Since Bloomberg News is heavily read by people on Wall Street, this was a signal to them that Hillary Clinton would leave the bulk of her husband’s cash cow deregulation in place by following in the footsteps of Obama. What Obama’s administration had done in 2010 was to create the illusion of regulating Wall Street by proposing hundreds of vaguely worded rules in the Dodd-Frank legislation, then putting crony Wall Street regulators in charge at the SEC and U.S. Treasury to be sure the rules were never actually implemented in any meaningful way. (Under Dodd-Frank, the U.S. Treasury Secretary now sits atop a new financial stability body known as the Financial Stability Oversight Council. The crony Federal Reserve, which failed to see the crisis coming, was given enhanced supervisory powers over the largest Wall Street bank holding companies.) Obama even ignored one of his own rules in Dodd-Frank. It called for Obama to appoint a Vice Chairman for Supervision at the Federal Reserve to police Wall Street. It’s six years since the passage of Dodd-Frank; Obama has been called out time and again for failure to make this appointment; and yet he continues to thumb his nose at putting a real cop on the beat on Wall Street.

There is another telling fact in the email. . .

Continue reading.

Written by Leisureguy

11 November 2016 at 3:35 pm

Human population through time

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I wonder how this will play out when climate change really starts to hit. (Trump seems on track to put a denialist in charge of the EPA, so no hope there.)

Written by Leisureguy

11 November 2016 at 2:34 pm

Posted in Science

Small innovations with bigger impact than you might think: Glass mirror example

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Jason Kottke blogs:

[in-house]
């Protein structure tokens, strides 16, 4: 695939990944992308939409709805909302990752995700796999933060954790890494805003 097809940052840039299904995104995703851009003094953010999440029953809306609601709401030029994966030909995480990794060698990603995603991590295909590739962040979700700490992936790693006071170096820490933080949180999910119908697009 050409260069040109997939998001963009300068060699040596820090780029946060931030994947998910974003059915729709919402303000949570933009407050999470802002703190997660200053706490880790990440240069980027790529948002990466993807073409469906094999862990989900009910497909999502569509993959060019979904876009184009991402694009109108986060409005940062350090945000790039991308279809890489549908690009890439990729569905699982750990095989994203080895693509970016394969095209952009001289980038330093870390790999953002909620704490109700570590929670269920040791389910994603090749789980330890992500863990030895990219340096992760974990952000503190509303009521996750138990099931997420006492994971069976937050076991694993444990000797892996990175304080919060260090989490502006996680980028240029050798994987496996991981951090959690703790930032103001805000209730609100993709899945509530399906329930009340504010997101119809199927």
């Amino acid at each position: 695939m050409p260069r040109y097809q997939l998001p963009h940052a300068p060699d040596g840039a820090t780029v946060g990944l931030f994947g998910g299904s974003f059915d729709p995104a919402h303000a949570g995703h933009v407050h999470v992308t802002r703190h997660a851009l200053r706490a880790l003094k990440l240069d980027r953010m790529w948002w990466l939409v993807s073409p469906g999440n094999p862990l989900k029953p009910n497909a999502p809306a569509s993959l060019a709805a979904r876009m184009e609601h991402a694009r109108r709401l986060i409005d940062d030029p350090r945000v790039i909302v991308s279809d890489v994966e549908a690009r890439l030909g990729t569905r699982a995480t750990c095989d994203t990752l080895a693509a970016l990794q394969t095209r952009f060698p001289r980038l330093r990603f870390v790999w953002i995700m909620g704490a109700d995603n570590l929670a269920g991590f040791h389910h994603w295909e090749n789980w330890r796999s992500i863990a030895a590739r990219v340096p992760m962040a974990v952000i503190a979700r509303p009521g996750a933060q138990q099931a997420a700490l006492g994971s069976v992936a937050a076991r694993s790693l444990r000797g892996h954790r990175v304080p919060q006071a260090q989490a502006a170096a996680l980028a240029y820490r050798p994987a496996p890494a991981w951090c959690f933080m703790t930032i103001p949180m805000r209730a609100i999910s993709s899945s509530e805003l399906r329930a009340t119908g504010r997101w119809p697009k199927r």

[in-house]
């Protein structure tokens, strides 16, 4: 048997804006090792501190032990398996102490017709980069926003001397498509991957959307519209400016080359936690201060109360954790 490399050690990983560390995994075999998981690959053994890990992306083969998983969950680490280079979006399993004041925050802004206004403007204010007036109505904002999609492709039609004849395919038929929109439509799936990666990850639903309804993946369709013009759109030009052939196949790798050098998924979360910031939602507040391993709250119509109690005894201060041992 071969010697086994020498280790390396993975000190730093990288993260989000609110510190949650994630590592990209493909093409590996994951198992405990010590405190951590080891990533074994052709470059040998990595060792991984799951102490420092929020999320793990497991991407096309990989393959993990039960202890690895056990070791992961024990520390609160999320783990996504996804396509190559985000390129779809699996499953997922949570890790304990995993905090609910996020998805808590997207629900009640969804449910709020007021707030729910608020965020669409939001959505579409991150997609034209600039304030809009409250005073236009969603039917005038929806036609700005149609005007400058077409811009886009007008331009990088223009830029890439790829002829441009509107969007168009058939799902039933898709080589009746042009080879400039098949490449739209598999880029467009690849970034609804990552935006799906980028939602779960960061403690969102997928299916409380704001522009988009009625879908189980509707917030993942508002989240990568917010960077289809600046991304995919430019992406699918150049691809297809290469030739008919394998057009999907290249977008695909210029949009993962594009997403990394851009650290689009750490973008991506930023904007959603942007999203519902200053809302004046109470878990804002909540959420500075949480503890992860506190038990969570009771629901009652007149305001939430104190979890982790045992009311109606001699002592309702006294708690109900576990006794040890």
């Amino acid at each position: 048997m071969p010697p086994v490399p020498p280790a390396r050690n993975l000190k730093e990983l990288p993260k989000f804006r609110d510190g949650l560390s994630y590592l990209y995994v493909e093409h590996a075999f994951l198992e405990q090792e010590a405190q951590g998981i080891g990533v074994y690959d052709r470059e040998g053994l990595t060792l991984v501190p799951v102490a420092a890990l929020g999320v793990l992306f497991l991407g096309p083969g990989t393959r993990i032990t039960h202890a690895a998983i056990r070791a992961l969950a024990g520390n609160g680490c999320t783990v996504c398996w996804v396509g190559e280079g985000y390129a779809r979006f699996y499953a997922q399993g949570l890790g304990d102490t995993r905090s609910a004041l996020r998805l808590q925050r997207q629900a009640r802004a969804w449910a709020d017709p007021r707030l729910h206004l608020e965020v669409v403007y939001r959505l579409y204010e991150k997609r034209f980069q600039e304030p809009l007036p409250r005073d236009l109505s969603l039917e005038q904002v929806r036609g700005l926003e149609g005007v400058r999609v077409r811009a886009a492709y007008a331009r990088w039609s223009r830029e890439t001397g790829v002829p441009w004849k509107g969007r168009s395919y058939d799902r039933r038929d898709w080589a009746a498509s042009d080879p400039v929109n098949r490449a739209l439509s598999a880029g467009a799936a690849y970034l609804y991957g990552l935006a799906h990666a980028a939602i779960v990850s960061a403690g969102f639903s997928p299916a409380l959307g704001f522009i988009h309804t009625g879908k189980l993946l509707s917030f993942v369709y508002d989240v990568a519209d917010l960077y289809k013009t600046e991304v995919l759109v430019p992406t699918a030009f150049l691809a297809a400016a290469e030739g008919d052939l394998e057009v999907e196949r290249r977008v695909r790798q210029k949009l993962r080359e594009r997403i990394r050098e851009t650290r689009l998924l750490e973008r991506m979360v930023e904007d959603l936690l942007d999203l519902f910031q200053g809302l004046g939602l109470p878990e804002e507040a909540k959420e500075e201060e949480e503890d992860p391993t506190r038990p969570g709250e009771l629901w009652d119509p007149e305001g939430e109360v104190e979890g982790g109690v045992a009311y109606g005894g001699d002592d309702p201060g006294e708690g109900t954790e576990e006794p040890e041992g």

In a piece excerpted from his new book, Millennium: From Religion to Revolution: How Civilization Has Changed Over a Thousand Years, Ian Mortimer argues that the introduction of glass mirrors circa 1300 in Venice spurred the shift to an individualistic society because people were able to see themselves clearly for the first time.

Polished metal and obsidian mirrors have existed from ancient times, and because of this, historians have usually passed over the introduction of the glass mirror as if it was just another variation on an old theme. But the development of glass mirrors marks a crucial shift, for they allowed people to see themselves properly for the first time, with all their unique expressions and characteristics. Polished metal mirrors of copper or bronze were very inefficient by comparison, reflecting only about 20 percent of the light; and even silver mirrors had to be exceptionally smooth to give any meaningful reflection. These were also prohibitively expensive: most medieval people would only have glimpsed their faces darkly, reflected in a pool of water.

What an odd thing, to not actually know what your face looks like, and yet for most of human history, that was the case. Also interesting that the rise of glass mirrors led to an increase of commissioned painted portraits:

People’s ability to appreciate their unique appearance led to a huge rise in the number of portraits commissioned, especially in the Low Countries and Italy. While almost all the oil paintings that survive from the fourteenth century are of a religious nature, the few exceptions are portraits. This trend toward portraiture grew in the fifteenth century, and came to dominate nonreligious art. As important men increasingly commissioned artists to create their likenesses, the more those likenesses were viewed, encouraging other people to have their portraits painted.

Steven Johnson discussed glass mirrors in the opening chapter of his book How We Got To Now.

At the exact moment that the glass lens was allowing us to extend our vision to the stars or microscopic cells, glass mirrors were allowing us to see ourselves for the first time. It set in motion a reorientation of society that was more subtle, but no less transformative, than the reorientation of our place in the universe that the telescope engendered. . .